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Developing a Logistics Data Process for Support Equipment for NASA Ground OperationsThe United States NASA Space Shuttle has long been considered an extremely capable yet relatively expensive rocket. A great part of the roughly US $500 million per launch expense was the support footprint: refurbishment and maintenance of the space shuttle system, together with the long list of resources required to support it, including personnel, tools, facilities, transport and support equipment. NASA determined to make its next rocket system with a smaller logistics footprint, and thereby more cost-effective and quicker turnaround. The logical solution was to adopt a standard Logistics Support Analysis (LSA) process based on GEIA-STD-0007 http://www.logisticsengineers.org/may09pres/GEIASTD0007DEXShortIntro.pdf which is the successor of MIL-STD-1388-2B widely used by U.S., NATO, and other world military services and industries. This approach is unprecedented at NASA: it is the first time a major program of programs, Project Constellation, is factoring logistics and supportability into design at many levels. This paper will focus on one of those levels NASA ground support equipment for the next generation of NASA rockets and on building a Logistics Support Analysis Record (LSAR) for developing and documenting a support solution and inventory of resources for. This LSAR is actually a standards-based database, containing analyses of the time and tools, personnel, facilities and support equipment required to assemble and integrate the stages and umbilicals of a rocket. This paper will cover building this database from scratch: including creating and importing a hierarchical bill of materials (BOM) from legacy data; identifying line-replaceable units (LRUs) of a given piece of equipment; analyzing reliability and maintainability of said LRUs; and therefore making an assessment back to design whether the support solution for a piece of equipment is too much work, i.e., too resource-intensive. If one must replace or inspect an LRU too much, perhaps a modification of the design of the equipment can make such operational effort unnecessary. Finally, this paper addresses processes of tying resources to a timeline of tasks performed in ground operations: this enables various overarching analyses, e.g., a summarization of all resources used for a given piece of equipment. Quality Control of data will also be discussed: importing and exporting data from product teams, including spreadsheets-todatabase or data exchange between databases.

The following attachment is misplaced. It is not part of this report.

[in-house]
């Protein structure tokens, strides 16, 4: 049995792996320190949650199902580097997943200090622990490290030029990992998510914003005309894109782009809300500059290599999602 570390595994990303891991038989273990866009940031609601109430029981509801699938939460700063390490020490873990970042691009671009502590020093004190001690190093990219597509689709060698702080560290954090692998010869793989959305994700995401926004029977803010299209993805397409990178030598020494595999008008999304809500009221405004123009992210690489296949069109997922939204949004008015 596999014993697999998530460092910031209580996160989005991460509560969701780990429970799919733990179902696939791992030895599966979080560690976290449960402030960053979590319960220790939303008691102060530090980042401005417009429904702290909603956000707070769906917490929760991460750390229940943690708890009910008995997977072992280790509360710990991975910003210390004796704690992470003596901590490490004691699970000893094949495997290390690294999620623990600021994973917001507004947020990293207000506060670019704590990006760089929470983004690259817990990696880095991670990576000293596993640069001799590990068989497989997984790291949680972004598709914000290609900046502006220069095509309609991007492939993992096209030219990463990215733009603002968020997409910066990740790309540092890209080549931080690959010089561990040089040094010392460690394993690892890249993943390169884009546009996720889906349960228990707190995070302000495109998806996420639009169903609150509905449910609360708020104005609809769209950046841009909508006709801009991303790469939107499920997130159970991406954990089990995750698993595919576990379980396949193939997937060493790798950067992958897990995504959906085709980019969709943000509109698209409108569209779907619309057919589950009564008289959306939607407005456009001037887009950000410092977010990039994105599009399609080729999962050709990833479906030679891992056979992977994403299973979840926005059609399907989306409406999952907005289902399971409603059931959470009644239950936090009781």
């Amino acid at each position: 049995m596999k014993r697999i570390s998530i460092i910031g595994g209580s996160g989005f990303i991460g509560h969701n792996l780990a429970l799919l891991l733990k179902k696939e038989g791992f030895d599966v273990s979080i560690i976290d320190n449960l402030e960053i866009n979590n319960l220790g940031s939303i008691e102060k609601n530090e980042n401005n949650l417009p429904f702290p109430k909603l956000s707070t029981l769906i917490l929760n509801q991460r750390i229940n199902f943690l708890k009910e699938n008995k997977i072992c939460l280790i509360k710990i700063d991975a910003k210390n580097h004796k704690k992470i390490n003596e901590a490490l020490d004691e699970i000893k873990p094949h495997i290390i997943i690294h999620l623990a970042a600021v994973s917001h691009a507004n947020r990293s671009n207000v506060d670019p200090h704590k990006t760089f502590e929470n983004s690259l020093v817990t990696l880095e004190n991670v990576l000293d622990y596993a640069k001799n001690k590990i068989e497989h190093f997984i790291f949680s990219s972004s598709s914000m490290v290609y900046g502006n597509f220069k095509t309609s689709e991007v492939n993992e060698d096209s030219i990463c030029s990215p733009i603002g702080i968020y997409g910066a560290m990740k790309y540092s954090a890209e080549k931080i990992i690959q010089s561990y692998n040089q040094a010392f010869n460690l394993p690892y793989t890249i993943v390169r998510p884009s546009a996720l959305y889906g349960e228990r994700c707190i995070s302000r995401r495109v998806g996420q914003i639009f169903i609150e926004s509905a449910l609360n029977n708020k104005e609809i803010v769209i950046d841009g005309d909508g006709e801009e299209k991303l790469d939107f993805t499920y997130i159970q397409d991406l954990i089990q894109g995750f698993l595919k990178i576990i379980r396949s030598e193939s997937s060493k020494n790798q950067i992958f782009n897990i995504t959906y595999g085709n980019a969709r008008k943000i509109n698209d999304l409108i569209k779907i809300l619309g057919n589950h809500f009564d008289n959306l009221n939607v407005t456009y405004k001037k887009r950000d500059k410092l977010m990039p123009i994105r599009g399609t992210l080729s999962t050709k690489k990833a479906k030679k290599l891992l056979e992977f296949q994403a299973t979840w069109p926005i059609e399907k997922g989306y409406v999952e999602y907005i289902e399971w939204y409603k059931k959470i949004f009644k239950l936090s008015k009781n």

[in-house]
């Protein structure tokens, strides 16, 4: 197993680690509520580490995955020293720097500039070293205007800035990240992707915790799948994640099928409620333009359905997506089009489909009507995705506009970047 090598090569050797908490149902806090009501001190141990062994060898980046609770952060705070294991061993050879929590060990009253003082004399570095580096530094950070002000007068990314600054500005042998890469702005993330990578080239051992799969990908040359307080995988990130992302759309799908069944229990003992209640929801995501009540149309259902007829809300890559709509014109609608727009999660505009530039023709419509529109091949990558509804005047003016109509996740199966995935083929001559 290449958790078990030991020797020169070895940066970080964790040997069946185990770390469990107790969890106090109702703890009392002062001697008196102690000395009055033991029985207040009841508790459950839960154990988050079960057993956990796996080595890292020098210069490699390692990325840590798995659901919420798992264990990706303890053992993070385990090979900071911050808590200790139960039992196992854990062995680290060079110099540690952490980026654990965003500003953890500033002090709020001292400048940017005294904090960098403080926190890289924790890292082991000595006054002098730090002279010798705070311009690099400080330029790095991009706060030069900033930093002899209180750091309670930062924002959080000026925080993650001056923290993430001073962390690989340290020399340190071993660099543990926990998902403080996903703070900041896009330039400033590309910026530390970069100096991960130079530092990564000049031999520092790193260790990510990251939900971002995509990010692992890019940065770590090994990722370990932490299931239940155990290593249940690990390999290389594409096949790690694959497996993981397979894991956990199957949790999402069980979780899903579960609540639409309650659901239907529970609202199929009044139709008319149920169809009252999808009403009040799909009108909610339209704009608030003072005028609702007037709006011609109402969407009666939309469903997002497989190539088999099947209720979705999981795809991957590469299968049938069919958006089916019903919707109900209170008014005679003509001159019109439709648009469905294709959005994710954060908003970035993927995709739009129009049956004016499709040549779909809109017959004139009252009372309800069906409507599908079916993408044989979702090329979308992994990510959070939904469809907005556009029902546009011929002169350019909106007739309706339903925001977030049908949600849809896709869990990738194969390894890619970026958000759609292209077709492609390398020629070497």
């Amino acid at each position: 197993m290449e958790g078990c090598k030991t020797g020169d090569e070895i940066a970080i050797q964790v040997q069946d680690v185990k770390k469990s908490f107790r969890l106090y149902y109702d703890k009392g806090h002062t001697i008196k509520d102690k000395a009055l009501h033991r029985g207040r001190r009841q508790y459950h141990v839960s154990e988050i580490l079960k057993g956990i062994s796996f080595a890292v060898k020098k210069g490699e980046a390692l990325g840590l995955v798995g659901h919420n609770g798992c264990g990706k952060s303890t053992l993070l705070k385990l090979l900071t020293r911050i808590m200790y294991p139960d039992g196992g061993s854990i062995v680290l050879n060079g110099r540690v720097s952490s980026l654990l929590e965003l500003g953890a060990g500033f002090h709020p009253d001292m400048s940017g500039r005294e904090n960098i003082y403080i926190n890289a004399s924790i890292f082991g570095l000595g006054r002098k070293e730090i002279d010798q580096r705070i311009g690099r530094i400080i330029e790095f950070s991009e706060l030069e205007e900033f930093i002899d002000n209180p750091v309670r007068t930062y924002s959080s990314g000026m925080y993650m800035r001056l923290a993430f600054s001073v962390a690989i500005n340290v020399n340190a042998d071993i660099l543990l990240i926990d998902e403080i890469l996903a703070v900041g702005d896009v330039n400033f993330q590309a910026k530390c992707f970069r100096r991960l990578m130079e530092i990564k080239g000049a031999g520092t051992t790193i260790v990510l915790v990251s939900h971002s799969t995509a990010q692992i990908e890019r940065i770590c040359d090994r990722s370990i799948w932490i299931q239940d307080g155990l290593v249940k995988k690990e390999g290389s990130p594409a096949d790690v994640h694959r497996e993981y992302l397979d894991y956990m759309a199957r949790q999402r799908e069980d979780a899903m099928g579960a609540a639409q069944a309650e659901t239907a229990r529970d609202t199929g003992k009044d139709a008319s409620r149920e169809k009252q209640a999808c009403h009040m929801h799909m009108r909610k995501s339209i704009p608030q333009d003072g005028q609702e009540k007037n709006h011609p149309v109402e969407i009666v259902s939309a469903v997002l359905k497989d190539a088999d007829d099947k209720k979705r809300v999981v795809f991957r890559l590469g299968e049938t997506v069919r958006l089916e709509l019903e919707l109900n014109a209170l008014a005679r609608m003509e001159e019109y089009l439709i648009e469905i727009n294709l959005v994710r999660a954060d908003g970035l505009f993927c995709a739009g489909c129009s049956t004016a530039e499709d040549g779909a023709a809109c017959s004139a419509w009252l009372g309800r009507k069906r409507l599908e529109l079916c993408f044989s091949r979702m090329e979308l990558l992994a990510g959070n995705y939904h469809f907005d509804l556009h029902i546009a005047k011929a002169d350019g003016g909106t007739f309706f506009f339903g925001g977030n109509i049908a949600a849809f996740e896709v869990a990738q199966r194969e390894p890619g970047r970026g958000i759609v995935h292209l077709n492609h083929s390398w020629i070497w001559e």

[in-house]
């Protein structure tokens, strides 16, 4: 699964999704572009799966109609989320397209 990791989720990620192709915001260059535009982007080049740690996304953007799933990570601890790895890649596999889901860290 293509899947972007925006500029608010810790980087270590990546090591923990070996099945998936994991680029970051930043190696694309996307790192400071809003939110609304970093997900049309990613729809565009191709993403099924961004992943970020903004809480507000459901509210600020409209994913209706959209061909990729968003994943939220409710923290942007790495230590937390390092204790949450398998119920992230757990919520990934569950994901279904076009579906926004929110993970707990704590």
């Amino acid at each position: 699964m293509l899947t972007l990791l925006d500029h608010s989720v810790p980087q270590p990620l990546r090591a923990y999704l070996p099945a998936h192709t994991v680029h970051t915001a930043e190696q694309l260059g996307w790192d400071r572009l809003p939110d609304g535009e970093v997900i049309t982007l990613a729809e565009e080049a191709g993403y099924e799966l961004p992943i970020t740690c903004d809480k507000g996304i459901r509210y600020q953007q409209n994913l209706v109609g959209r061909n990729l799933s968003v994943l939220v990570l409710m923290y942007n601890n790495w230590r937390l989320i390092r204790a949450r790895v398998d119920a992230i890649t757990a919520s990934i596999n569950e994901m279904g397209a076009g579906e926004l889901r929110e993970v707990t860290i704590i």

Document ID
20100020218
Document Type
Conference Paper
Authors
Chakrabarti, Suman (NASA Marshall Space Flight Center Huntsville, AL, United States)
Date Acquired
August 24, 2013
Publication Date
April 25, 2010
Subject Category
Ground Support Systems and Facilities (Space)
Report/Patent Number
M09-0653
Meeting Information
SpaceOps 2010: Delivering on the Dream(Huntsville, AL)
Distribution Limits
Public
Copyright
Work of the US Gov. Public Use Permitted.